Lease Accounting: Key Takeaways and Next Steps for Private Companies
The Financial Accounting Standards Board’s (FASB) decision to defer the effective date for ASC 842 — Leases to annual periods beginning on or after Dec. 15, 2020, gives private companies an additional year from that originally provided. This means a private calendar-year company will have to adopt the standard as of Jan. 1, 2021, rather than Jan. 1, 2020. Now, private companies will have an extra year to implement the new lease accounting standard and can use that time to learn from the challenges many public companies overcame.
Although ASC 842 provides a number of practical adoption expedients, the adoption of the standard for public companies was far from easy, and most companies struggled with one or more of the following challenges:
- Availability and functionality of lease software tools
- Ensuring completeness of the lease population
- Accurate data collection and abstraction
- Deriving supportable accounting judgments, including determining a relevant discount rate for its leases
- Testing of the leasing tool
- Designing and implementing new lease processes and controls
Beyond the extra time, private companies stand to benefit from:
- Improved lease software solution readiness
- Public company disclosure and SEC comment letters
- Availability and experience gained by external resources and auditors
Lease Software Solution Readiness
Much has been written about the lack of readiness of lease software solutions in the wake of the effective date of the standard for public companies. This was also one of the arguments brought forward by the AICPA in its request to defer the adoption date for private companies. Since then, lease software solution providers have improved the functionality of their products significantly, and those solutions will likely be in the market for two years by the time private companies need to go live. That said, careful diligence is still required to pick the lease software solution that is right for your company.
Public Company Disclosures and Elections
ASC 842 provides a number of practical expedients and other options that private companies can look to public companies for benchmarking. Table 1 lists a few of them for reference.
KPMG Findings of Public Company Disclosures of Lease Accounting
- All companies stated they used the effective date method transition approach.
- 92 percent disclosed using the package of practical expedients.
Only 13 percent disclosed using hindsight in their transition accounting.
- 86 percent disclosed using the short-term lease exception.
- 78 percent disclosed that they elected not to separate lease and non-lease components for one or more classes of underlying leased assets.
- 95 percent disclosed using their incremental borrowing rate (IBR) as their discount rate for leases.
- Approximately 70 percent presented operating lease ROU assets and non-current operating lease liabilities as separate line items on the balance sheet.
- Slightly less than half presented the current portion of operating lease liabilities as a separate line item.
- Far fewer companies are presenting their equivalent finance lease ROU asset and lease liabilities separately on the balance sheet.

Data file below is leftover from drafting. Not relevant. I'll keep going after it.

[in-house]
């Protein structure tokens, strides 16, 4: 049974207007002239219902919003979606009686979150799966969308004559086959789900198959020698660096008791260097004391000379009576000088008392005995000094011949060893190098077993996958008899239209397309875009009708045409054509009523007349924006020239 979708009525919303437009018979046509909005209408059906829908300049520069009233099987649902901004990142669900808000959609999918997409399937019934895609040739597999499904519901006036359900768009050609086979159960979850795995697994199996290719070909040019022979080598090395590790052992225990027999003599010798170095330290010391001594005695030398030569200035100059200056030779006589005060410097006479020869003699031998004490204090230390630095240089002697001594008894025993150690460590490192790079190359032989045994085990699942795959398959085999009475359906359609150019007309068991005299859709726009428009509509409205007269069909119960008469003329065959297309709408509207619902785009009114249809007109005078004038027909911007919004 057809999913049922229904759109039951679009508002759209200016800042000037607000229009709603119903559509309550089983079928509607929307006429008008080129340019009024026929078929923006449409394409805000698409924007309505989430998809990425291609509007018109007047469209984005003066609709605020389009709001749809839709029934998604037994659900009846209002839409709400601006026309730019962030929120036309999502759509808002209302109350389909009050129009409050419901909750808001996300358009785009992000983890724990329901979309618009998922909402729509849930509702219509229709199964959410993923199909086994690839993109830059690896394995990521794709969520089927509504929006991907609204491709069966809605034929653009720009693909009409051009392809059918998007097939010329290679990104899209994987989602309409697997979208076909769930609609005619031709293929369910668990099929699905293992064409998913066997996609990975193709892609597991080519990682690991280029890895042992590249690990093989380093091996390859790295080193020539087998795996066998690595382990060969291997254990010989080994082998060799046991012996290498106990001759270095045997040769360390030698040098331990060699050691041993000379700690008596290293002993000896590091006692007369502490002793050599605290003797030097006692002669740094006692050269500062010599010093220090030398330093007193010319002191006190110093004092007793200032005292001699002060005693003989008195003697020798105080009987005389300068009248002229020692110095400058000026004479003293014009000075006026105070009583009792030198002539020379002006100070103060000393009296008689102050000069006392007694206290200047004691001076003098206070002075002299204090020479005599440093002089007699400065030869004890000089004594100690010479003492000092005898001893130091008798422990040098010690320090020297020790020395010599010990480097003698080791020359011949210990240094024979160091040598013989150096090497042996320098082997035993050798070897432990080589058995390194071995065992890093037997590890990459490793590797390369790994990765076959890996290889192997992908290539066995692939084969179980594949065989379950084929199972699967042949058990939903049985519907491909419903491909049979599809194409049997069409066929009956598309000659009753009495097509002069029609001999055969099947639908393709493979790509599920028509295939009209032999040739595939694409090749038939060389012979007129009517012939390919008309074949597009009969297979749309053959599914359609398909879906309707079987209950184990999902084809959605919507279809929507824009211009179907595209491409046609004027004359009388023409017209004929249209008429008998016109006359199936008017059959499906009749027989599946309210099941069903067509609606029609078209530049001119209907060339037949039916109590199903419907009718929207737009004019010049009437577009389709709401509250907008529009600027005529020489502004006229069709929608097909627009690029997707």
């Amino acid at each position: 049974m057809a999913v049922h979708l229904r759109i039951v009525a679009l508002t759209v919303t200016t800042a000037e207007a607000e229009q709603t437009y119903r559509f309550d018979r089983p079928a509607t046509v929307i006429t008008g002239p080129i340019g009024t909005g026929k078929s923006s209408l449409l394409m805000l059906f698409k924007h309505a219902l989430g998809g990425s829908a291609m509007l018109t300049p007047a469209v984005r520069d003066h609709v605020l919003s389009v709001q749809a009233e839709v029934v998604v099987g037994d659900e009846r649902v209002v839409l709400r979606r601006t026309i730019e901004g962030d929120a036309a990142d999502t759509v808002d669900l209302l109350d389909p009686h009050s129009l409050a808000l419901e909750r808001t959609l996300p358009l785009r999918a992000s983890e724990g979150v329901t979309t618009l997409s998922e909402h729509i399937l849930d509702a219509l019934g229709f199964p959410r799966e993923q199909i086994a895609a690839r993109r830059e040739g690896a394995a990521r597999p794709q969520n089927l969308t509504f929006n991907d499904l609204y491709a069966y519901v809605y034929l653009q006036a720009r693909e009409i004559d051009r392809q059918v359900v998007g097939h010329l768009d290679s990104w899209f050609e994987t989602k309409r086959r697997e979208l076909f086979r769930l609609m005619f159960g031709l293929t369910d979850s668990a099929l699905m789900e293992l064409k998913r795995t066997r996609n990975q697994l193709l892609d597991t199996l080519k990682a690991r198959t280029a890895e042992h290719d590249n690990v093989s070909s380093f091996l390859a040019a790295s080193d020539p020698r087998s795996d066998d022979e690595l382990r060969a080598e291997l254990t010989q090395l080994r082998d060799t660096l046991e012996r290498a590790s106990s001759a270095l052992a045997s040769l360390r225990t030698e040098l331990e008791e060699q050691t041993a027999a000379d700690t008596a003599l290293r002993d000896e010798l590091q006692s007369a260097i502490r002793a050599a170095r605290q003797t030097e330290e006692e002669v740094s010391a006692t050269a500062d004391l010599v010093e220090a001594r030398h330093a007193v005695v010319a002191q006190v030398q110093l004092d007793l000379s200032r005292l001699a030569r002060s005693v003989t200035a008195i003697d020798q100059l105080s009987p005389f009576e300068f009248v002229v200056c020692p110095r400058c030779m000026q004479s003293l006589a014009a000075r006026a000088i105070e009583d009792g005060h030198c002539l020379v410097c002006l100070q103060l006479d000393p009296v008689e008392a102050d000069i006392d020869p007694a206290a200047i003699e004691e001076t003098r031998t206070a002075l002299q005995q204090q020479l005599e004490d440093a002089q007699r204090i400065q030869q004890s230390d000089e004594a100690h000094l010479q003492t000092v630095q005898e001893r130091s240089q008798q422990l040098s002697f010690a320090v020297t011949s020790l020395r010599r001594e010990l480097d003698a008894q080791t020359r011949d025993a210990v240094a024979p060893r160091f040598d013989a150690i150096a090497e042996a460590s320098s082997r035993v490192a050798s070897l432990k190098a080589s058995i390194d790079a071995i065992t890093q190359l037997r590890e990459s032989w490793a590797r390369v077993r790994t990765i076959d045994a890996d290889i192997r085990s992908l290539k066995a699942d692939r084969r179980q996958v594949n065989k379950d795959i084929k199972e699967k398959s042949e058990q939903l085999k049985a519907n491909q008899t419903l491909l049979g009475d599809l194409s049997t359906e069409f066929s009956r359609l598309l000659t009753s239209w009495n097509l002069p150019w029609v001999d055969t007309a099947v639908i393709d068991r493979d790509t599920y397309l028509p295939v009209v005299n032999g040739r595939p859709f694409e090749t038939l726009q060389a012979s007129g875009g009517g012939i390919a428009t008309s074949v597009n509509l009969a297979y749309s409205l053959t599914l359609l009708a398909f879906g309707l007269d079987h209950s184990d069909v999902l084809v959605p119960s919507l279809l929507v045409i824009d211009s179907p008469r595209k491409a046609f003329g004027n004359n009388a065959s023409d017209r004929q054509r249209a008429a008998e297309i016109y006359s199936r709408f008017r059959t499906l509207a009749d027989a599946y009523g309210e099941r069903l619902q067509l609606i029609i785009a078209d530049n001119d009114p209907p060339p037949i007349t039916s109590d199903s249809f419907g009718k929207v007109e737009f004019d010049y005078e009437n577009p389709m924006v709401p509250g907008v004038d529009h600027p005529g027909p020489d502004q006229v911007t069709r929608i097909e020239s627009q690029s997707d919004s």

Source: KPMG review of public filings. The results are the outcome of a review of public filings conducted by KPMG of a select sample of public companies, across industries. The results were presented during KPMG’s FRV ASC 842: Lessee post adoption hot topics webcast held on Sept. 24, 2019.
Experience and Availability of External Resources and Auditors
External consultants and auditors have worked with countless companies on the implementation of the lease standard and therefore have good experience with common practical implementation complexities. Also given the staggered start time, resource levels are not as tight as they used to be. The same is true for your software implementation partners.
Next Steps for Private Companies
Following is an illustrative list of steps which may be performed for a successful lease implementation:
- Get executive sponsorship and avoid creating silos. The implementation process will reach deep into the business and requires support beyond the finance organization.
- Perform a thorough assessment of accounting, reporting, process and control changes under the new standard, and roll out tailored training to the organization to alert them to what will change.
- Develop business requirements for a lease tool and select a vendor early (the specific software drives data collection requirements).
- Perform and document procedures to ensure a complete inventory of leases (including embedded leases). This will be a key audit focus area.
- Get buy-in on a data collection approach and template, and roll out detailed training to ensure good data quality. It is imperative that there is central oversight over the initial data collection to weed out quality issues before the data is loaded into the tool.
- Ensure sufficient user testing of the lease data and develop opening balance entries and disclosures.
- Determine the discount rate approach and establish relevant processes and controls.
- Update lease processes to capture and maintain lease data, including the relevant controls, to ensure compliance post initial adoption.
Companies should involve their auditors early but particularly for steps two, four, six and seven.
The bottom line is the time to get started is now. If there is one thing that public companies learned: adopting the lease accounting standard required significantly more effort than they expected.
Amit Singh is a director in the accounting advisory services practice at KPMG (US).
Ingo Zielhoff is a partner in the accounting advisory services practice at KPMG (US).
This article appeared in the January/February 2020 issue of New Jersey CPA magazine. Read the full issue.